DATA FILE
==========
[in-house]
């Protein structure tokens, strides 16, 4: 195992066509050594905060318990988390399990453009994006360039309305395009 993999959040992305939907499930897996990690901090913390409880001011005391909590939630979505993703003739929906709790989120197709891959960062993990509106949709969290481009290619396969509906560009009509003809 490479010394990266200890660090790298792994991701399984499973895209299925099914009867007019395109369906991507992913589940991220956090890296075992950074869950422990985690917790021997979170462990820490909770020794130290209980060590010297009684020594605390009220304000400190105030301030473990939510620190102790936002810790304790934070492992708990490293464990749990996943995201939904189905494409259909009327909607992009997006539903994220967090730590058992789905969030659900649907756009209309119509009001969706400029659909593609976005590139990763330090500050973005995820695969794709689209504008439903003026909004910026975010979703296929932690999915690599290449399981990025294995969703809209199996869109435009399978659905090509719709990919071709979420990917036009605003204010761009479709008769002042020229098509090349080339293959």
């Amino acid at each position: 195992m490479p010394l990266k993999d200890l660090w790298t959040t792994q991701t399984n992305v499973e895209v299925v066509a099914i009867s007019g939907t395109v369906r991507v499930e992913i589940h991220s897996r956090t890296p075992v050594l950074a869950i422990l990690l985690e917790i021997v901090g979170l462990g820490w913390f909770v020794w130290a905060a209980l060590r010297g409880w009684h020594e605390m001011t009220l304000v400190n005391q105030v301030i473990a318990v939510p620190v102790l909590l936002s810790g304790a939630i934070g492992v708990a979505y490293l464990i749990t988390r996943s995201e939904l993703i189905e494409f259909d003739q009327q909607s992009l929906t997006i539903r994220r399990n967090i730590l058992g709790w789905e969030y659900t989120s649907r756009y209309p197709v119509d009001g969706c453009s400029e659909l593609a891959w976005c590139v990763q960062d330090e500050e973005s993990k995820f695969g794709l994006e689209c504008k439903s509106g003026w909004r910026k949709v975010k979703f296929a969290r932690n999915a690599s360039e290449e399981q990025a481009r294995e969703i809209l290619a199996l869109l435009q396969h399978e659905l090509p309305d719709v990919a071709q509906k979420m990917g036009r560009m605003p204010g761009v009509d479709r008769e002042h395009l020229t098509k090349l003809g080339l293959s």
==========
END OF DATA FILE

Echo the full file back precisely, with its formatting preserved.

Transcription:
[in-house]
């Protein structure tokens, strides 16, 4: 195992066509050594905060318990988390399990453009994006360039309305395009 993999959040992305939907499930897996990690901090913390409880001011005391909590939630979505993703003739929906709790989120197709891959960062993990509106949709969290481009290619396969509906560009009509003809 490479010394990266200890660090790298792994991701399984499973895209299925099914009867007019395109369906991507992913589940991220956090890296075992950074869950422990985690917790021997979170462990820490909770020794130290209980060590010297009684020594605390009220304000400190105030301030473990939510620190102790936002810790304790934070492992708990490293464990749990996943995201939904189905494409259909009327909607992009997006539903994220967090730590058992789905969030659900649907756009209309119509009001969706400029659909593609976005590139990763330090500050973005995820695969794709689209504008439903003026909004910026975010979703296929932690999915690599290449399981990025294995969703809209199996869109435009399978659905090509719709990919071709979420990917036009605003204010761009479709008769002042020229098509090349080339293959």
């Amino acid at each position: 195992m490479p010394l990266k993999d200890l660090w790298t959040t792994q991701t399984n992305v499973e895209v299925v066509a099914i009867s007019g939907t395109v369906r991507v499930e992913i589940h991220s897996r956090t890296p075992v050594l950074a869950i422990l990690l985690e917790i021997v901090g979170l462990g820490w913390f909770v020794w130290a905060a209980l060590r010297g409880w009684h020594e605390m001011t009220l304000v400190n005391q105030v301030i473990a318990v939510p620190v102790l909590l936002s810790g304790a939630i934070g492992v708990a979505y490293l464990i749990t988390r996943s995201e939904l993703i189905e494409f259909d003739q009327q909607s992009l929906t997006i539903r994220r399990n967090i730590l058992g709790w789905e969030y659900t989120s649907r756009y209309p197709v119509d009001g969706c453009s400029e659909l593609a891959w976005c590139v990763q960062d330090e500050e973005s993990k995820f695969g794709l994006e689209c504008k439903s509106g003026w909004r910026k949709v975010k979703f296929a969290r932690n999915a690599s360039e290449e399981q990025a481009r294995e969703i809209l290619a199996l869109l435009q396969h399978e659905l090509p309305d719709v990919a071709q509906k979420m990917g036009r560009m605003p204010g761009v009509d479709r008769e002042h395009l020229t098509k090349l003809g080339l293959s």